New Deputy Director appointed for SAERI

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The Peterborough based Joint Nature Conservation Committee (JNCC) and the South Atlantic Environmental Research Institute (SAERI), based in the Falkland Islands, have agreed to the appointment of Tara Pelembe into the new role of SAERI Deputy Director. Tara Pelembe is currently employed by JNCC and is to be seconded into the SAERI role for a period of up to two years. The secondment will build on existing working links established between the two organisations, and will allow close collaboration in the study of the natural environment of the UK’s South Atlantic Territories, the sharing of technical expertise and the promotion of effective nature conservation in the region.

Marcus Yeo, JNCC Chief Executive,  comments ‘ This secondment represents a first class example of collaboration between JNCC and a key partner to pursue joint research objectives, and is particularly important at a time when we all need to ensure the effective and cost efficient use of our resources to support, in this case, the UK’s Overseas Territories.’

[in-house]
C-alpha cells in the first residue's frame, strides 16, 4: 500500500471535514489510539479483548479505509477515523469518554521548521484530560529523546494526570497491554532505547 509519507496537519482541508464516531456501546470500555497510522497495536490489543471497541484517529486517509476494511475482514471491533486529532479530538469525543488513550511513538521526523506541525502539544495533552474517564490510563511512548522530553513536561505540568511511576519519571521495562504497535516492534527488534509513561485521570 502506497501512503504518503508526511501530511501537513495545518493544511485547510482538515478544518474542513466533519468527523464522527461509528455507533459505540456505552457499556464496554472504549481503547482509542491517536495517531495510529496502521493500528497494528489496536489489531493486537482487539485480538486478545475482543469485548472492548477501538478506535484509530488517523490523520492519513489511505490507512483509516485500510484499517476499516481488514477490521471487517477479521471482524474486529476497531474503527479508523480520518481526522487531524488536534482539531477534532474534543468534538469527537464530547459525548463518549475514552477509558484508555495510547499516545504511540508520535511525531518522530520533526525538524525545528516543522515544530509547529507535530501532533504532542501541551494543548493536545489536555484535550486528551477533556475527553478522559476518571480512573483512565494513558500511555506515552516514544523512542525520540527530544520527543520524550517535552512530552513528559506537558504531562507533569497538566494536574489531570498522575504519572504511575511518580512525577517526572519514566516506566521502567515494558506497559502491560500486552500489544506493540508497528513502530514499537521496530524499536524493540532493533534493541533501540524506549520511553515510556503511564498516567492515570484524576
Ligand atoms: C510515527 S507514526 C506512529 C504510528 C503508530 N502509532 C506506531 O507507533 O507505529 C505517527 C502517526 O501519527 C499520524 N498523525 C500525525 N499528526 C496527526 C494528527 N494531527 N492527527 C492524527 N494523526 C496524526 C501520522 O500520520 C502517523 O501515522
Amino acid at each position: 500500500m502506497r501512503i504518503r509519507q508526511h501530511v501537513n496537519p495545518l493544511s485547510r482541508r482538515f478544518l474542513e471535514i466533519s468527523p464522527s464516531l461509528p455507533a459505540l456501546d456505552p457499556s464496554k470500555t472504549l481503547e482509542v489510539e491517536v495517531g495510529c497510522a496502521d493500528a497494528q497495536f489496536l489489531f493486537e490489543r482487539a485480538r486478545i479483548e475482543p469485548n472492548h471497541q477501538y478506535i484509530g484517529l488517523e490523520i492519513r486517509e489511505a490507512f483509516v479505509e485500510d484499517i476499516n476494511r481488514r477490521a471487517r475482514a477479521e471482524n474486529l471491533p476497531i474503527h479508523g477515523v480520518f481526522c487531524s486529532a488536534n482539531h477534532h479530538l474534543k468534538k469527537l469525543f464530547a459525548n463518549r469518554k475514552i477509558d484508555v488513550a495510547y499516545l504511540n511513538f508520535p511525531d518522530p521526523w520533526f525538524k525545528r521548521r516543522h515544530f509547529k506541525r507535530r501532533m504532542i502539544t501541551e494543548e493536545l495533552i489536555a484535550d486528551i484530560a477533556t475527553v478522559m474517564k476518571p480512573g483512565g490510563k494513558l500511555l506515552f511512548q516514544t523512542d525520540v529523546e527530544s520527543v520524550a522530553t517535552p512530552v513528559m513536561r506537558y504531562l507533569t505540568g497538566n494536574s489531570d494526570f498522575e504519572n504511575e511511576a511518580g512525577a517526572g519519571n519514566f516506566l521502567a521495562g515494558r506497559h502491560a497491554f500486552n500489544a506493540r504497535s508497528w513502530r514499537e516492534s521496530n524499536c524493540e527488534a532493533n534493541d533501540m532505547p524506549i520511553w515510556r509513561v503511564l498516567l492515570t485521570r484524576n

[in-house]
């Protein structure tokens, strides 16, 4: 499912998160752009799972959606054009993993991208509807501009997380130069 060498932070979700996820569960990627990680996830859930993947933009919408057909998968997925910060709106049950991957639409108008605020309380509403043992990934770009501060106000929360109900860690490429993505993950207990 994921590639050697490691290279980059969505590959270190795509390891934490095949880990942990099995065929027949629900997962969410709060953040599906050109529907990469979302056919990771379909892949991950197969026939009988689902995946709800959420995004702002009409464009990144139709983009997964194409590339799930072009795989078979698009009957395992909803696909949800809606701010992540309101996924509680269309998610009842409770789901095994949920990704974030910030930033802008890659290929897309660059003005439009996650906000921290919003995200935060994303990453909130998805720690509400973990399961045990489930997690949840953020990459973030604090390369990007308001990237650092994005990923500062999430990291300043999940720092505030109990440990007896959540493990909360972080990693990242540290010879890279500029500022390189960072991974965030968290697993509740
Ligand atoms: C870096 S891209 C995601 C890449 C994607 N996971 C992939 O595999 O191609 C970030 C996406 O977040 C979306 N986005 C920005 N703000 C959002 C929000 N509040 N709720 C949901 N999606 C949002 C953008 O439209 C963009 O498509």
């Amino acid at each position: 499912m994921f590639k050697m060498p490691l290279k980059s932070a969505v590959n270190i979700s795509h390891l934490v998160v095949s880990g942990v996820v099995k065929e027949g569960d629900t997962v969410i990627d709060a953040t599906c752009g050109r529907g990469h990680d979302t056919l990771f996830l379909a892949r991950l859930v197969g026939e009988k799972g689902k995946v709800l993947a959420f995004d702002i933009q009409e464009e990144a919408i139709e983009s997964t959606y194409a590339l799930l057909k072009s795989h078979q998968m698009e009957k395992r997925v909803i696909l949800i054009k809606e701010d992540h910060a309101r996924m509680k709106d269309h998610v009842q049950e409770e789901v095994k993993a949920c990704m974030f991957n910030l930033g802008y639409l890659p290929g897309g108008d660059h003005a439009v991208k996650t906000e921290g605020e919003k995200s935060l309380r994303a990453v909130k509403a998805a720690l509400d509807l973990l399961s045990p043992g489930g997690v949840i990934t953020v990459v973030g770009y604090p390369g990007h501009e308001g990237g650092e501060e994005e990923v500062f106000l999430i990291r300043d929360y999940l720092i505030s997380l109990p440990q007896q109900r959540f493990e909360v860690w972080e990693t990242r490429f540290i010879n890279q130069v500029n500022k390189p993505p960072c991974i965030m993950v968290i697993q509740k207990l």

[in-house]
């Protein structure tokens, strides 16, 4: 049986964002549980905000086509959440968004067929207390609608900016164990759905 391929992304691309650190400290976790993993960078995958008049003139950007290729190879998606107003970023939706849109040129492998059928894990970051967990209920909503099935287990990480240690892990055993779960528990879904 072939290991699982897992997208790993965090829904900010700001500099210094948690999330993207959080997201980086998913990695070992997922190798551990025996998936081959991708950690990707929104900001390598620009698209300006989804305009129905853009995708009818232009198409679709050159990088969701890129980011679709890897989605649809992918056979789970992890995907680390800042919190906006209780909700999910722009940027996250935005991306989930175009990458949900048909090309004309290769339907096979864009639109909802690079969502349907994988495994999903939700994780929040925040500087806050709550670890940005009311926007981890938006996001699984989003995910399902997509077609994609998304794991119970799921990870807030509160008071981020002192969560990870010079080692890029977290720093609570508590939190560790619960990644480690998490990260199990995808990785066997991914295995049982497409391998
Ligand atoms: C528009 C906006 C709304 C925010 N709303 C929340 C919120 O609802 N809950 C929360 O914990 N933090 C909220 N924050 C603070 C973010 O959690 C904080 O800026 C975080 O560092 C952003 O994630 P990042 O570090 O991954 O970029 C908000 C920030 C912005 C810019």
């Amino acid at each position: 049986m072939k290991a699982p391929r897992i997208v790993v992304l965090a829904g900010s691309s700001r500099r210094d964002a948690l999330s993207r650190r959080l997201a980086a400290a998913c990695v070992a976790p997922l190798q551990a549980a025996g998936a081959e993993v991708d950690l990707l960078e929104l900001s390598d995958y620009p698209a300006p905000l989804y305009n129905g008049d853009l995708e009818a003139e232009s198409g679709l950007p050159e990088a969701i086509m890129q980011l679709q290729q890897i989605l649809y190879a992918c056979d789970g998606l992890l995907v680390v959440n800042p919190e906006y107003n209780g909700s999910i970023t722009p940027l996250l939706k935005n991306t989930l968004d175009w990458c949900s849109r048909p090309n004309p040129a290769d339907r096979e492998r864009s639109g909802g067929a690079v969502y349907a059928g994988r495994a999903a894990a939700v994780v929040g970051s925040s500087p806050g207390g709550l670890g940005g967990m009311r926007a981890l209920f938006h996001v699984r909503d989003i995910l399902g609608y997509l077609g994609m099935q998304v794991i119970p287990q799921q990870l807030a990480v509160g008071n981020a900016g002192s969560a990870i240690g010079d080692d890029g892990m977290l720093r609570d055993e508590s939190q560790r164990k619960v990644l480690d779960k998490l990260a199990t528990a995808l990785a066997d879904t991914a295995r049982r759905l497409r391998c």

Paul Brickle, SAERI Director said ‘I am absolutely delighted with this appointment  - it will enable SAERI and the JNCC to fulfil shared missions in the UK OTs and indeed help build capacity for Environmental Science’.

Member of the Falkland Islands Legislative Assembly, Michael Poole,  commented ‘The agreement of an MoU between SAERI and the JNCC is a very positive step and will see them develop an even closer working relationship. This will only be reinforced by the secondment of Mrs Pelembe to the Islands as Deputy Director of SAERI. Building such partnerships and drawing in such expertise was a role envisaged for the Institute and this is another step along that road.’